If an entity can settle amounts in a manner such that the outcome is, in effect, equivalent to net settlement, the entity will meet the net settlement criterion in paragraph 42(b). This will occur if, and only if, the gross settlement mechanism has features that eliminate or result in insignificant credit and liquidity risk, and that will process receivables and payables in a single settlement process or cycle. For example, a gross settlement system that has all of the following
characteristics would meet the net settlement criterion in paragraph 42(b):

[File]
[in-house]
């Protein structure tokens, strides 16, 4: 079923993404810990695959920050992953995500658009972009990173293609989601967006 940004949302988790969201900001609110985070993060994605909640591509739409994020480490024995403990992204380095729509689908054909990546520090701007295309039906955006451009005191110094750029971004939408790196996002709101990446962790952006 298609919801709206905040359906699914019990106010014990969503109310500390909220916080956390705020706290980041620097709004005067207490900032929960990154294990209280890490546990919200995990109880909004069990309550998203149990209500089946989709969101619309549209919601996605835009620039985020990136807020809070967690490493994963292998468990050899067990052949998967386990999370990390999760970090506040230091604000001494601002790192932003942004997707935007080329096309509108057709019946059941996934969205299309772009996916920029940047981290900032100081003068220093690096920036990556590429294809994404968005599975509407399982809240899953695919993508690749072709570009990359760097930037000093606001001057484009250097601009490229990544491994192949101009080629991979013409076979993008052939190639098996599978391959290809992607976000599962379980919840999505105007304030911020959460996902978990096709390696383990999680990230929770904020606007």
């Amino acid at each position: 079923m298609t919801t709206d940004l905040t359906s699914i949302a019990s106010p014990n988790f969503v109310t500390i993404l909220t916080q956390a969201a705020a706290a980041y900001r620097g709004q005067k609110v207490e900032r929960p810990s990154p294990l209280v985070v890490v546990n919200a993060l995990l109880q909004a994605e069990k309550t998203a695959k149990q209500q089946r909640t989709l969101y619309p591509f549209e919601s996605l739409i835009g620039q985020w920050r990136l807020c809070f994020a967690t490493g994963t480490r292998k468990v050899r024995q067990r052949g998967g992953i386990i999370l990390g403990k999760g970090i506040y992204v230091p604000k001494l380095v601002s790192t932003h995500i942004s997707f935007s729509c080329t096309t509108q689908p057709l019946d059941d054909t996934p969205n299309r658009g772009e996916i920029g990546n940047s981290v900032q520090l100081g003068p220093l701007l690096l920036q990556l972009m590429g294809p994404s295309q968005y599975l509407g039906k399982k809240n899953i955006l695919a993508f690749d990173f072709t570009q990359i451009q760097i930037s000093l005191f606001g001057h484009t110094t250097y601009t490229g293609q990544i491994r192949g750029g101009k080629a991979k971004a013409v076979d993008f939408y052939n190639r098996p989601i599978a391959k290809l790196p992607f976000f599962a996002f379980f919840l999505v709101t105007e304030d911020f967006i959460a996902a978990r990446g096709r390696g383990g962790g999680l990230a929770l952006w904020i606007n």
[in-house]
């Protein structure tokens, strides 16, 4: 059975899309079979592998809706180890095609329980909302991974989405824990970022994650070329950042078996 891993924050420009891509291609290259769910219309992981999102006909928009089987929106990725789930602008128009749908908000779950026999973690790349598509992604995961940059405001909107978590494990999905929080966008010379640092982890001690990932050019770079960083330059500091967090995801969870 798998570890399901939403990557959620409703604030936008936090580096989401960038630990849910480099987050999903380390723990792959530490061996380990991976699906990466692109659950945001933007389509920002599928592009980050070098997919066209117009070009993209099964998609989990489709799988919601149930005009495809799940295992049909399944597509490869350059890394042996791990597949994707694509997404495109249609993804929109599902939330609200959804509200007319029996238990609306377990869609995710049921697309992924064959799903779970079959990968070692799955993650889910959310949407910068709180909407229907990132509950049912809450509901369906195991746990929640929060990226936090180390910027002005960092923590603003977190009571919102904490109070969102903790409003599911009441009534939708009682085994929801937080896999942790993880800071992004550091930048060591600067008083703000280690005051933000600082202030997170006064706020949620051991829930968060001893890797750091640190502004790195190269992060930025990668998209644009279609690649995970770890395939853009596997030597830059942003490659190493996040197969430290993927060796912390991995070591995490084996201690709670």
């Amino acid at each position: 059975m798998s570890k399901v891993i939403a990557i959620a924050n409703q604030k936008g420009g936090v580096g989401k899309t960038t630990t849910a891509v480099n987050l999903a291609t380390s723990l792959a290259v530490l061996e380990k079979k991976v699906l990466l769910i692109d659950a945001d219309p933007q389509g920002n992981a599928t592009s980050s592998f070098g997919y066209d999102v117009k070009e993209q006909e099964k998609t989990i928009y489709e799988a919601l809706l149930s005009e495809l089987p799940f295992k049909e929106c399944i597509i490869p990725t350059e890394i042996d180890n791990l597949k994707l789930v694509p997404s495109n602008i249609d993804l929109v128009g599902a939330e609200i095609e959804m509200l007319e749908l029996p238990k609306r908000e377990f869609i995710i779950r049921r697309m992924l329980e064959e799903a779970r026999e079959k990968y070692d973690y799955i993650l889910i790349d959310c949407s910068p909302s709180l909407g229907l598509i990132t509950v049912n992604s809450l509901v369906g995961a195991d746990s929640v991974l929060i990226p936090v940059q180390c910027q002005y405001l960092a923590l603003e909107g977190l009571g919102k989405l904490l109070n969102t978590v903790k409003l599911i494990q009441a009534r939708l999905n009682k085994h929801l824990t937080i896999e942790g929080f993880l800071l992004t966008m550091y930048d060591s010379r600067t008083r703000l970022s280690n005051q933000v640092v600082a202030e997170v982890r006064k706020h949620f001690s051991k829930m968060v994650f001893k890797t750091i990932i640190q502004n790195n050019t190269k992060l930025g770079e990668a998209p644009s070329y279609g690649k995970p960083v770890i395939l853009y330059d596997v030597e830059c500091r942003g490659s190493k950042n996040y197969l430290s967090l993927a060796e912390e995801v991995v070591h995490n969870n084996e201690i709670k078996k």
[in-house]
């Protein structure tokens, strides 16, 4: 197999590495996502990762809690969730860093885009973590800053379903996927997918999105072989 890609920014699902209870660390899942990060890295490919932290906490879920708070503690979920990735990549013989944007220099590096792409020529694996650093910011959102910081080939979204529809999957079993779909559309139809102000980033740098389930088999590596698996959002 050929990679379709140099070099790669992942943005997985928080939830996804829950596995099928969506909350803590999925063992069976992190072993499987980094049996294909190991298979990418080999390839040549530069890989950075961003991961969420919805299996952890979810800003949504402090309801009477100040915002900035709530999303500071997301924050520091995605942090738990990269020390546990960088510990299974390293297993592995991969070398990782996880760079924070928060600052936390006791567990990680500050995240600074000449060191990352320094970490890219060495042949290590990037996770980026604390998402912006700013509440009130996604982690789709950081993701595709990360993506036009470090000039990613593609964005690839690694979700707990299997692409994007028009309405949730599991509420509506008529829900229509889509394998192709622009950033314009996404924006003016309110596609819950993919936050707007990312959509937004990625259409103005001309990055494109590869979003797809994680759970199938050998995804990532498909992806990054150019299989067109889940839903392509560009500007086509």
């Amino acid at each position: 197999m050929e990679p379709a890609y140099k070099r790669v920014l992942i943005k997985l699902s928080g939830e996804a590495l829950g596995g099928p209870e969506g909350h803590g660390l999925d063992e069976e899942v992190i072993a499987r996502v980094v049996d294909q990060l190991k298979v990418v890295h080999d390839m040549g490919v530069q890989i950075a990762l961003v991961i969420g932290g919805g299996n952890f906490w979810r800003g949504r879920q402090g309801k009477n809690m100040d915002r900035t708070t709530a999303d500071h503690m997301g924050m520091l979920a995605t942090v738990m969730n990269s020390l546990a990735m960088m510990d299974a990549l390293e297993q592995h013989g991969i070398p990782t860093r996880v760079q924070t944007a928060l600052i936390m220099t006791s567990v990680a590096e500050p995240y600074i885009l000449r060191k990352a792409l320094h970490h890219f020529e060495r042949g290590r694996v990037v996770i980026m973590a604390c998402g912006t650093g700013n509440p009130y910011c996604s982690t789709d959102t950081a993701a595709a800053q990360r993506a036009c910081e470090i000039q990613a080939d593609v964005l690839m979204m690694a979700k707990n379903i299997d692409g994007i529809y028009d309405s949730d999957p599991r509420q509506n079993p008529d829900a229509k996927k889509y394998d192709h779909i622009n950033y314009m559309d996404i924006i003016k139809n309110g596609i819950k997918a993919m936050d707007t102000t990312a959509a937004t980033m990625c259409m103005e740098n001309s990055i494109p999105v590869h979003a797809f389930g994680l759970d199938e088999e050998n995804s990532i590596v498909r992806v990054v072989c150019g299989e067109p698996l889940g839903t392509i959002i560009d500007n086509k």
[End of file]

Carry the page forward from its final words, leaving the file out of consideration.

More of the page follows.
financial assets and financial liabilities eligible for set-off are submitted
at the same point in time for processing;
once the financial assets and financial liabilities are submitted for
processing, the parties are committed to fulfil the settlement obligation;
there is no potential for the cash flows arising from the assets and liabilities to change once they have been submitted for processing
(unless the processing fails—see (d) below);
assets and liabilities that are collateralised with securities will be settled
on a securities transfer or similar system (for example, delivery versus payment), so that if the transfer of securities fails, the processing of the related receivable or payable for which the securities are collateral will
also fail (and vice versa);
any transactions that fail, as outlined in (d), will be re-entered for
processing until they are settled;
settlement is carried out through the same settlement institution (for example, a settlement bank, a central bank or a central securities